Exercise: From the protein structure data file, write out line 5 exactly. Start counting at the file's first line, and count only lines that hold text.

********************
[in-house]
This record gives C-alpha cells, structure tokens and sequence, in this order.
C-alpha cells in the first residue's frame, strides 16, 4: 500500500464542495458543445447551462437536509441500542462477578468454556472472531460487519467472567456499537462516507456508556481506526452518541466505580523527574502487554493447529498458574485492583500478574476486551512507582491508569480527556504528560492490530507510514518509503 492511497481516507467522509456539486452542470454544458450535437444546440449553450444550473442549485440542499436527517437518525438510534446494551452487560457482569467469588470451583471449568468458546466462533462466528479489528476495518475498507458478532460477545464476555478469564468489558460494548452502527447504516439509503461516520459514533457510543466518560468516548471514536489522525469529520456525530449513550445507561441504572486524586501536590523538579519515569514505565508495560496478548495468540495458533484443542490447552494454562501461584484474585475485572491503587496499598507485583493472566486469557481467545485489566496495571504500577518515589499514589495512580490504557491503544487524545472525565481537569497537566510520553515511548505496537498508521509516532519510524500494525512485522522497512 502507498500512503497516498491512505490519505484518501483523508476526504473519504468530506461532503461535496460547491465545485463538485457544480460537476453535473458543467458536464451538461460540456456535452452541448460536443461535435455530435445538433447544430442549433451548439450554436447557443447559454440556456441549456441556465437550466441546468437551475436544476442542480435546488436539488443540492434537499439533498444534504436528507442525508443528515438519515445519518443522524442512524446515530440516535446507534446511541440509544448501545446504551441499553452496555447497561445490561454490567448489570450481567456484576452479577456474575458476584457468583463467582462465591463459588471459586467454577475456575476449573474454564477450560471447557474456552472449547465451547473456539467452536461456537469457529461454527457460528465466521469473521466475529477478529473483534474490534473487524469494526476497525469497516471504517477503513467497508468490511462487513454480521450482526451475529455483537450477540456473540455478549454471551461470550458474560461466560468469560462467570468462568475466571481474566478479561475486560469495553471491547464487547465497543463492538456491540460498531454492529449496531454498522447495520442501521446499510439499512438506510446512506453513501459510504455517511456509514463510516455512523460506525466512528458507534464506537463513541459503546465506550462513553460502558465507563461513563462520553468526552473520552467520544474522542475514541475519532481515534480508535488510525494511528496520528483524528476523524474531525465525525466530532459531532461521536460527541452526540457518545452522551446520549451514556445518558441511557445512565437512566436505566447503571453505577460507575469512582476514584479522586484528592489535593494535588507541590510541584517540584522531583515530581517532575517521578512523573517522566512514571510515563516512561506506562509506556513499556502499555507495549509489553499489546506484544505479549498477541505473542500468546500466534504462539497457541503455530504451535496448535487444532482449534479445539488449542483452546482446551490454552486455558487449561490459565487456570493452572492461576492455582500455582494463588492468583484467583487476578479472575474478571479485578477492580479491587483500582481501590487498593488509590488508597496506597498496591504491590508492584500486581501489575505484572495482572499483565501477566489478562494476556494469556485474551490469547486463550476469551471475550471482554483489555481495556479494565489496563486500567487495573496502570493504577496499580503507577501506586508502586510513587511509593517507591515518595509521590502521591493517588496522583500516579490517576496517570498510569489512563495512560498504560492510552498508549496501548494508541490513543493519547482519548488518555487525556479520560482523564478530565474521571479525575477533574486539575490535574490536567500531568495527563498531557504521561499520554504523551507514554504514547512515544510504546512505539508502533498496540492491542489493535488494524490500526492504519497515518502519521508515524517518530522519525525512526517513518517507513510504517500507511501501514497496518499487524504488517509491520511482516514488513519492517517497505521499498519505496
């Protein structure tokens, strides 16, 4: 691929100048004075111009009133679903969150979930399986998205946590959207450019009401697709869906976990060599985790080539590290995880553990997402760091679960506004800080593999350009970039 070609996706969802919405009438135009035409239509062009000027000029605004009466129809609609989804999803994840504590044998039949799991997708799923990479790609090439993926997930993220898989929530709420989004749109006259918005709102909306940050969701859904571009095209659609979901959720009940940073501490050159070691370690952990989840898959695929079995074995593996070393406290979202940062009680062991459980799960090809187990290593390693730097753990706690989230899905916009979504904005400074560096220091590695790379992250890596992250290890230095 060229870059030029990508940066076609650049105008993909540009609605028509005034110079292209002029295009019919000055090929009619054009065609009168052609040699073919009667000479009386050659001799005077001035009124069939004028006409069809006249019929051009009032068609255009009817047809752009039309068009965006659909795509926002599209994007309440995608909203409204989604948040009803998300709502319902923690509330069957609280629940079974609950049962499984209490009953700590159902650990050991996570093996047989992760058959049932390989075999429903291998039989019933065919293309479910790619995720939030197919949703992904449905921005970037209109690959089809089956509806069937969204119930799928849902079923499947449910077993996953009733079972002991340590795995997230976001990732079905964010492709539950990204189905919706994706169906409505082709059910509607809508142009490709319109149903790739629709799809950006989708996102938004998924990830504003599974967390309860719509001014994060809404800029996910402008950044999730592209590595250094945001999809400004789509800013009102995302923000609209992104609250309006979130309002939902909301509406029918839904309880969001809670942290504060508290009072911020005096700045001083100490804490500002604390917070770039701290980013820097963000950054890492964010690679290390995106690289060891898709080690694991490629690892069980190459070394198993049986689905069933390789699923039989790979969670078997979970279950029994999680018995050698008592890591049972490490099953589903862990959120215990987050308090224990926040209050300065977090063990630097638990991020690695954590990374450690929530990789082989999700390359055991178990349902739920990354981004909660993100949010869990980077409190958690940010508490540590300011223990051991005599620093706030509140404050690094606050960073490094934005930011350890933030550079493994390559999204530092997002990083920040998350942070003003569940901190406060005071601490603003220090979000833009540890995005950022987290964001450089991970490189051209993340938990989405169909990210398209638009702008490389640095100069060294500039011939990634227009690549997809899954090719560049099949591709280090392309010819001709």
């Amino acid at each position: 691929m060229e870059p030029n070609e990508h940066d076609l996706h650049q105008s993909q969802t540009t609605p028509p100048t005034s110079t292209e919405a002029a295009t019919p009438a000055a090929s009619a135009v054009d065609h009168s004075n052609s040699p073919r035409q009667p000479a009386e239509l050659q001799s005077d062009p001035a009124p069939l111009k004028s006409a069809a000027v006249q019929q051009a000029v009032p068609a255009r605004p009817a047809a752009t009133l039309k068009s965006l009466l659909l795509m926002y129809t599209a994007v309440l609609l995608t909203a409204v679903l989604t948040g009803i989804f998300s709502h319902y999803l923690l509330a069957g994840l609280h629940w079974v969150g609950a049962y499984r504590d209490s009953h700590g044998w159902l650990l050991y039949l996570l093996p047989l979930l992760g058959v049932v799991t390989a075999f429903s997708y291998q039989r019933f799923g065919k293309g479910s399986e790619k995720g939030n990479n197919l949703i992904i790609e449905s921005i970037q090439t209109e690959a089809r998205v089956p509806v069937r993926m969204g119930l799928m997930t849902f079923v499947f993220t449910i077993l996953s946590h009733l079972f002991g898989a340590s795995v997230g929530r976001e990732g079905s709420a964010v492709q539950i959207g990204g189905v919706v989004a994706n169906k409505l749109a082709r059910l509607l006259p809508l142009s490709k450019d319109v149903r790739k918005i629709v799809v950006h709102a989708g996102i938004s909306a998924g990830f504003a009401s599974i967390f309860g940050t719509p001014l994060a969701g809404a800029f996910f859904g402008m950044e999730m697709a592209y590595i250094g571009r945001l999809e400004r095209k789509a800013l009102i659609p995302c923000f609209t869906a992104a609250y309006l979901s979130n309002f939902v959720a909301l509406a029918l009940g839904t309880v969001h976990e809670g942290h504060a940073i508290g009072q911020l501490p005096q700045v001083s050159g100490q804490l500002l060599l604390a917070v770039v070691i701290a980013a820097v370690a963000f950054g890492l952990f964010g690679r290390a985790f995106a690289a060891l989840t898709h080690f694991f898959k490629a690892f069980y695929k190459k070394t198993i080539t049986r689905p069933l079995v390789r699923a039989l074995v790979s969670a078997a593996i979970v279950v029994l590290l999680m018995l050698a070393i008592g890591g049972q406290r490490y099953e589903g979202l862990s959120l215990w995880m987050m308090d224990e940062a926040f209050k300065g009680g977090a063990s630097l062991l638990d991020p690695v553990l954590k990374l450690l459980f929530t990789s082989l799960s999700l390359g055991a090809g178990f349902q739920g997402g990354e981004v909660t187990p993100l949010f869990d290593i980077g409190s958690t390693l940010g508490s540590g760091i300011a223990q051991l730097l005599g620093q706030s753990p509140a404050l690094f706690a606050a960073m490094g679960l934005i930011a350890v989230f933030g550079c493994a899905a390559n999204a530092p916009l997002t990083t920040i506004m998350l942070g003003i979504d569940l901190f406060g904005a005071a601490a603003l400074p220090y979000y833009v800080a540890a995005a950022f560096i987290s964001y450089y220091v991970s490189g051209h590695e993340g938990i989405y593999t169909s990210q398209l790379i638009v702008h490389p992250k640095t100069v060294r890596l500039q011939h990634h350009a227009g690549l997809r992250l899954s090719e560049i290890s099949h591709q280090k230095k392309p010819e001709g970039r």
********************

């Amino acid at each position: 691929m060229e870059p030029n070609e990508h940066d076609l996706h650049q105008s993909q969802t540009t609605p028509p100048t005034s110079t292209e919405a002029a295009t019919p009438a000055a090929s009619a135009v054009d065609h009168s004075n052609s040699p073919r035409q009667p000479a009386e239509l050659q001799s005077d062009p001035a009124p069939l111009k004028s006409a069809a000027v006249q019929q051009a000029v009032p068609a255009r605004p009817a047809a752009t009133l039309k068009s965006l009466l659909l795509m926002y129809t599209a994007v309440l609609l995608t909203a409204v679903l989604t948040g009803i989804f998300s709502h319902y999803l923690l509330a069957g994840l609280h629940w079974v969150g609950a049962y499984r504590d209490s009953h700590g044998w159902l650990l050991y039949l996570l093996p047989l979930l992760g058959v049932v799991t390989a075999f429903s997708y291998q039989r019933f799923g065919k293309g479910s399986e790619k995720g939030n990479n197919l949703i992904i790609e449905s921005i970037q090439t209109e690959a089809r998205v089956p509806v069937r993926m969204g119930l799928m997930t849902f079923v499947f993220t449910i077993l996953s946590h009733l079972f002991g898989a340590s795995v997230g929530r976001e990732g079905s709420a964010v492709q539950i959207g990204g189905v919706v989004a994706n169906k409505l749109a082709r059910l509607l006259p809508l142009s490709k450019d319109v149903r790739k918005i629709v799809v950006h709102a989708g996102i938004s909306a998924g990830f504003a009401s599974i967390f309860g940050t719509p001014l994060a969701g809404a800029f996910f859904g402008m950044e999730m697709a592209y590595i250094g571009r945001l999809e400004r095209k789509a800013l009102i659609p995302c923000f609209t869906a992104a609250y309006l979901s979130n309002f939902v959720a909301l509406a029918l009940g839904t309880v969001h976990e809670g942290h504060a940073i508290g009072q911020l501490p005096q700045v001083s050159g100490q804490l500002l060599l604390a917070v770039v070691i701290a980013a820097v370690a963000f950054g890492l952990f964010g690679r290390a985790f995106a690289a060891l989840t898709h080690f694991f898959k490629a690892f069980y695929k190459k070394t198993i080539t049986r689905p069933l079995v390789r699923a039989l074995v790979s969670a078997a593996i979970v279950v029994l590290l999680m018995l050698a070393i008592g890591g049972q406290r490490y099953e589903g979202l862990s959120l215990w995880m987050m308090d224990e940062a926040f209050k300065g009680g977090a063990s630097l062991l638990d991020p690695v553990l954590k990374l450690l459980f929530t990789s082989l799960s999700l390359g055991a090809g178990f349902q739920g997402g990354e981004v909660t187990p993100l949010f869990d290593i980077g409190s958690t390693l940010g508490s540590g760091i300011a223990q051991l730097l005599g620093q706030s753990p509140a404050l690094f706690a606050a960073m490094g679960l934005i930011a350890v989230f933030g550079c493994a899905a390559n999204a530092p916009l997002t990083t920040i506004m998350l942070g003003i979504d569940l901190f406060g904005a005071a601490a603003l400074p220090y979000y833009v800080a540890a995005a950022f560096i987290s964001y450089y220091v991970s490189g051209h590695e993340g938990i989405y593999t169909s990210q398209l790379i638009v702008h490389p992250k640095t100069v060294r890596l500039q011939h990634h350009a227009g690549l997809r992250l899954s090719e560049i290890s099949h591709q280090k230095k392309p010819e001709g970039r």